How to Develop your AI-MVP?
This article was born out of a few conversations I had regarding Minimum Viable Products (“MVPs”) and AI products in particular. These discussions led me to think about the essential components of an AI MVP. Are there minimum requirements for Artificial Intelligent Products? I did some research and wrote this article as a guide for myself and others.
An MVP reduces risk and costs when creating complex products that are subject to uncertainty and unpredictability. It is important to create and deploy a simple product in a short time frame that can be used by users and still provide value. The MVP can then be used to learn new insights that will help to improve the product in future iterations.
What type of product do you need?
It is important to think about who we are creating the AI-MVP for and what knowledge or expertise the user has regarding the AI product. An internal data product may not require as much development as a private user. An internal dashboard that displays customer churn might be simpler than an integration to display route alternatives within a navigation app. You should make minimum viable products as easy as possible when creating them.
What function will our product serve?
Is it going to sort the items into predefined categories, predict future values, or suggest options to users?
AI can sometimes seem like an amazing tool that can do anything. It is a powerful tool, but it still relies on mathematical algorithms to produce outputs.
Here are some examples:
- Historical patterns
- Get involved
- Take a decision
- Create: deep fakes, speech, text
What type of AI model are we looking for?
Are we able to do this stage without a deep neural network?
This was something we mentioned earlier. Some many models and algorithms can be used to create your AI-MVP. It is important to choose the simplest one that can still be created while still delivering value.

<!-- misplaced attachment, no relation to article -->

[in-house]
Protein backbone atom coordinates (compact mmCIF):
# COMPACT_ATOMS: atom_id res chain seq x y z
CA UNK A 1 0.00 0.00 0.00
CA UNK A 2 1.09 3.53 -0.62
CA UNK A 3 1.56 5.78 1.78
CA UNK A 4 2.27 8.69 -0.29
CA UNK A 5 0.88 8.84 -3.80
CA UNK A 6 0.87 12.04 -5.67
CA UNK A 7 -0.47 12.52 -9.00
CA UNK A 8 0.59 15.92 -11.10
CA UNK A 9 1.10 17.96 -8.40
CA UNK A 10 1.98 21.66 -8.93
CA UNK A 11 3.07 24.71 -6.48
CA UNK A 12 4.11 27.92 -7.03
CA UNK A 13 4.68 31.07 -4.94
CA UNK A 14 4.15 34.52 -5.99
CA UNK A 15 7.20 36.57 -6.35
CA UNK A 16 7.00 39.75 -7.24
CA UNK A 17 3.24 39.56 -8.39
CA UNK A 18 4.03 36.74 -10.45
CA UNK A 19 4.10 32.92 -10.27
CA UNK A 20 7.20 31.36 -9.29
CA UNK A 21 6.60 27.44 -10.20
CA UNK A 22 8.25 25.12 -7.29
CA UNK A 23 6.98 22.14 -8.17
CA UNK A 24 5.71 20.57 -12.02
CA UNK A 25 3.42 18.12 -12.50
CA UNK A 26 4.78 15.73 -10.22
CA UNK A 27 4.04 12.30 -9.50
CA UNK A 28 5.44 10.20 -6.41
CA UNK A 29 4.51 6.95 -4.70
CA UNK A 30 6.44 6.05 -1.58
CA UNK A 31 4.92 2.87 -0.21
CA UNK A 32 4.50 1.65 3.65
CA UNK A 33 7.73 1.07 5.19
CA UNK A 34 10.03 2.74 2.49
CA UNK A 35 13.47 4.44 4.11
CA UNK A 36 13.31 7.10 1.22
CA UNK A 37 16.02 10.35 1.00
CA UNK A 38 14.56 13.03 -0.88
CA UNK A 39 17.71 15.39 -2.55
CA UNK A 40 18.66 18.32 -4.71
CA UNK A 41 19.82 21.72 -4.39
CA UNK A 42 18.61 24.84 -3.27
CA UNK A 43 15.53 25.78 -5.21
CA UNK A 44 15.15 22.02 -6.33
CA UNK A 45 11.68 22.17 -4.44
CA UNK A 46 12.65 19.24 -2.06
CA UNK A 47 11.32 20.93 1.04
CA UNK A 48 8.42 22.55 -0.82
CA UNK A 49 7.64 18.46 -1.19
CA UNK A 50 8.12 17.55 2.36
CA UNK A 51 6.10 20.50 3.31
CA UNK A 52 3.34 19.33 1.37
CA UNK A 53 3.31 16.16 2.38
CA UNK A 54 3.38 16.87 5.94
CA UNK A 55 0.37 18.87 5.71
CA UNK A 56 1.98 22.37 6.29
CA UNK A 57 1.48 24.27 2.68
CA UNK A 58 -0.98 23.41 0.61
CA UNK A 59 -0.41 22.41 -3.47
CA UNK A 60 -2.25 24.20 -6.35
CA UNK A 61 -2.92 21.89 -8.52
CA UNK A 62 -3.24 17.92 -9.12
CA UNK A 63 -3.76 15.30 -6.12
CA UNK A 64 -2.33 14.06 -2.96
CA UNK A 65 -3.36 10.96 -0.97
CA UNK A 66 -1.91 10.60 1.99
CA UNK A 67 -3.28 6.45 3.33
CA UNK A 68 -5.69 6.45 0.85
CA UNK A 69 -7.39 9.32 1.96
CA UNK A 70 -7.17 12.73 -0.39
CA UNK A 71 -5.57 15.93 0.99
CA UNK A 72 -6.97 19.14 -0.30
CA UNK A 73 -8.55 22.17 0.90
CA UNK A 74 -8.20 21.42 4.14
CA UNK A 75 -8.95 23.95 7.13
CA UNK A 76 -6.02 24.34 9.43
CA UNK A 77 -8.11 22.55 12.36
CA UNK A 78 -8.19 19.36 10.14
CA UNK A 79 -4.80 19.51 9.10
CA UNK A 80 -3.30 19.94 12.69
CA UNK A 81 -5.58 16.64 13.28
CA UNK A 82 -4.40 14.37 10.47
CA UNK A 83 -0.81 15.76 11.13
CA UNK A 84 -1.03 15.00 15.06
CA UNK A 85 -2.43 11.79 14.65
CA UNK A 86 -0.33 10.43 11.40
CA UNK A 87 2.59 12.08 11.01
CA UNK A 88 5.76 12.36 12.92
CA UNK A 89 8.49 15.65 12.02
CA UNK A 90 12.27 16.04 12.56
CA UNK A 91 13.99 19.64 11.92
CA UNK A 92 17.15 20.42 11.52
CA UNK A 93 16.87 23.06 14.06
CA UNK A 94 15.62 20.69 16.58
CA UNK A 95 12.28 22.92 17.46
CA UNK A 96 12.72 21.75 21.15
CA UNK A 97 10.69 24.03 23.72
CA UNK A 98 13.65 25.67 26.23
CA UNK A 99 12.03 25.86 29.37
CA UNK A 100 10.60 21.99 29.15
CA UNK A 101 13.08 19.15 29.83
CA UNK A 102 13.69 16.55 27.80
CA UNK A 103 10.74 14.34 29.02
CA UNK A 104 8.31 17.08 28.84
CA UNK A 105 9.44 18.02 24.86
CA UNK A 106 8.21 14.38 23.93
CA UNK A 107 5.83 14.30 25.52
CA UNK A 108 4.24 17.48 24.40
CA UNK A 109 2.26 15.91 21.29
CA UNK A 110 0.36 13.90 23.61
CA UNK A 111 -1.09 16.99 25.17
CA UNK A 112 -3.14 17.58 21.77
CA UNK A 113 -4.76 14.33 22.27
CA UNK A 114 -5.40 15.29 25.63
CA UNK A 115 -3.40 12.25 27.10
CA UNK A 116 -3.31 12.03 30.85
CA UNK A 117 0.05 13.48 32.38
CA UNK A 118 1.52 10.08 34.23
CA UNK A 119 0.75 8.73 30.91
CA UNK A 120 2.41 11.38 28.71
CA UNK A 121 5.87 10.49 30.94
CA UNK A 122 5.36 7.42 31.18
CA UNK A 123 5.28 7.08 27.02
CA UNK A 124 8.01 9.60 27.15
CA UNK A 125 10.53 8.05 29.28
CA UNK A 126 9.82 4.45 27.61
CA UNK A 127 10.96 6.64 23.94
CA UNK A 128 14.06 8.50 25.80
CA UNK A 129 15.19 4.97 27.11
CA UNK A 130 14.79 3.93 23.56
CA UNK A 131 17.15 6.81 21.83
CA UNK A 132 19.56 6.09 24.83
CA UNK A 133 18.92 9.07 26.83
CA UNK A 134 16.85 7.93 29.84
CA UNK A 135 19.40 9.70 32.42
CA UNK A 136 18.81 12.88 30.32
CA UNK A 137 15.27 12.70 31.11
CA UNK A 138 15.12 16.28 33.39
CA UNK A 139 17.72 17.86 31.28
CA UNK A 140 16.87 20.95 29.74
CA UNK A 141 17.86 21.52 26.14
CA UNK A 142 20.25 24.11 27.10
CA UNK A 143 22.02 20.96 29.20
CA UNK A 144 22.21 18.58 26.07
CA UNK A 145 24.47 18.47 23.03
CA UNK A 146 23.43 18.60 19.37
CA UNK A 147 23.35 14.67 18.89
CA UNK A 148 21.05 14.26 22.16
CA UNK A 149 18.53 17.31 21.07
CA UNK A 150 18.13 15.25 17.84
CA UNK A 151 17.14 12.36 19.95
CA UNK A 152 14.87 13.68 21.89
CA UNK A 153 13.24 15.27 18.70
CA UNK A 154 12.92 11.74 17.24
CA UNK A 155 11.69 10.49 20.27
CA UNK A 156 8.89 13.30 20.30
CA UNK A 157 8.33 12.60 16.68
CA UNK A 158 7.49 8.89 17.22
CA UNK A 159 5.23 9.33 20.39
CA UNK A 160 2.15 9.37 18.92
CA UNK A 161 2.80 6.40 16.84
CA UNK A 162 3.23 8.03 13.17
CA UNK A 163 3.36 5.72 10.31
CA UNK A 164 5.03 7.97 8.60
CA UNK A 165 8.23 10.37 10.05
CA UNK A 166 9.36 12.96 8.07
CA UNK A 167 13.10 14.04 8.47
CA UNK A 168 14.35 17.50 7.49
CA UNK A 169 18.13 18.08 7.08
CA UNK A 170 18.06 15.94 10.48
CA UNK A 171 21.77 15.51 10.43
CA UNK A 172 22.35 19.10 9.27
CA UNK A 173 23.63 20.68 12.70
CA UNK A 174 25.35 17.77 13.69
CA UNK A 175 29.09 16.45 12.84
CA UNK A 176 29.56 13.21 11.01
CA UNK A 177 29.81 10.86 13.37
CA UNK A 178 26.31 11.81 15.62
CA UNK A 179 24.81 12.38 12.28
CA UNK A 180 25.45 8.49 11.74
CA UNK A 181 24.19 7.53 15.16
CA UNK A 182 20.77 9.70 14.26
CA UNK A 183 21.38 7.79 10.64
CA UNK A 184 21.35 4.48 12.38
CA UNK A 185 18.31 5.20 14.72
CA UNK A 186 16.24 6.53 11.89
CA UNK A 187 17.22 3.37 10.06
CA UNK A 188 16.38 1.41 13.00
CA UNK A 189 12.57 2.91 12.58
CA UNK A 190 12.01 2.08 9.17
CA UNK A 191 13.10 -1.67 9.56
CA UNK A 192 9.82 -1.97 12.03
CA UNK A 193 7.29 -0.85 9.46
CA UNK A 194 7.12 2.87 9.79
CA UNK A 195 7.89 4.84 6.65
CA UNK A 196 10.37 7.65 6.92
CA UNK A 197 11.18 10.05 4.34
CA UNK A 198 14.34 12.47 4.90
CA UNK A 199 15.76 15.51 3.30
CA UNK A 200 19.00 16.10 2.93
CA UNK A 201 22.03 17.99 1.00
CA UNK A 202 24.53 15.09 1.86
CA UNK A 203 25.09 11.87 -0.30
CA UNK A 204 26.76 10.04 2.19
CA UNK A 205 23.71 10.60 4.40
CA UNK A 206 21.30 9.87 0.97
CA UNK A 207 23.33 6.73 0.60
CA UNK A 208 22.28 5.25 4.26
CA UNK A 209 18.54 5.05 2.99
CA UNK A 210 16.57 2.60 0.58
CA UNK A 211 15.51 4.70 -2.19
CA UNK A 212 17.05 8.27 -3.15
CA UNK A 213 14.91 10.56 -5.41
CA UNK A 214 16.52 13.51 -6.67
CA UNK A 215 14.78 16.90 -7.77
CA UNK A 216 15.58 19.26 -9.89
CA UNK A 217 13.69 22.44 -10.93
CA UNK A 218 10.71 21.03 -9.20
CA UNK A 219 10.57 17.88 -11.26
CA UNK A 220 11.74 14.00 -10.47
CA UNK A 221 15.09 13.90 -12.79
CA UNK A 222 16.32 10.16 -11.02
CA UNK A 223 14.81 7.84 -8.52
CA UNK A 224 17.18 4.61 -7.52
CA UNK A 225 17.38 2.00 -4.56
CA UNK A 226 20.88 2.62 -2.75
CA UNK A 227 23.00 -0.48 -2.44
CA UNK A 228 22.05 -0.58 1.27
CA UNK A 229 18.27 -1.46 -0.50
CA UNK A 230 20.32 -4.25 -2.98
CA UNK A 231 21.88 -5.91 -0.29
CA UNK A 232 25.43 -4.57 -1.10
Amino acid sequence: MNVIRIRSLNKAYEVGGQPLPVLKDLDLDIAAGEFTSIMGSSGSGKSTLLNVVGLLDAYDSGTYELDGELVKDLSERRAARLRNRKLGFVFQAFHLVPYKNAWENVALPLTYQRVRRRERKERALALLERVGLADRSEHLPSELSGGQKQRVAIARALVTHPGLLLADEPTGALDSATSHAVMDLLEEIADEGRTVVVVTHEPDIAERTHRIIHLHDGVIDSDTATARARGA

What integration could be made of the AI-MVP into existing systems?
Integrating your AI-MVP into existing systems is a great way to make it useful and add value. You can integrate APIs, plugins and add-ons. Or simply e-mail us with your updates.
This reduces the need to create new routines and mental models for users to use the product. Keep in mind that our focus is still on the minimum viable product. It will be easier to plan integrations in future iterations if you have a clear idea of where the product can be integrated.
- Which systems and tools are already in use by the users of the system or tool we are creating?
- What integrations could you make with existing workflows to incorporate our AI-MVP?
Domain knowledge is required for the AI-MVP.
We must consider not only how the product can be integrated into existing systems but also existing workflows. How easy is the product to integrate into users’ daily routines? This is also important because new habits and behaviors are difficult to develop if the product is not usable.
What routines or habits does the user have in the event of a problem?
What would the user do with the AI?
Value at Day Zero
It is important to continuously improve the product through iterations and to increase the user’s value. However, this does not necessarily mean that the first iterations of the product should not produce any value. It is important to remember that your first user should feel a benefit from your product from the very first time they use it. To ensure that your product is reliable and creates value, you might want to include non-AI support like rule-based technology or a human-in-the-loop.
What other non-AI methods could be used to support the AI-MVP in creating value starting at day zero?
We have covered the outline of the problem and function of our AI MVP. We now need to focus on the data, which is the most important part of any AI model. We can’t do anything without it.
Which data assets are your primary models using for training?
Based on the model functions and framing you created in your first iteration of your model, map what data assets are needed to build your model.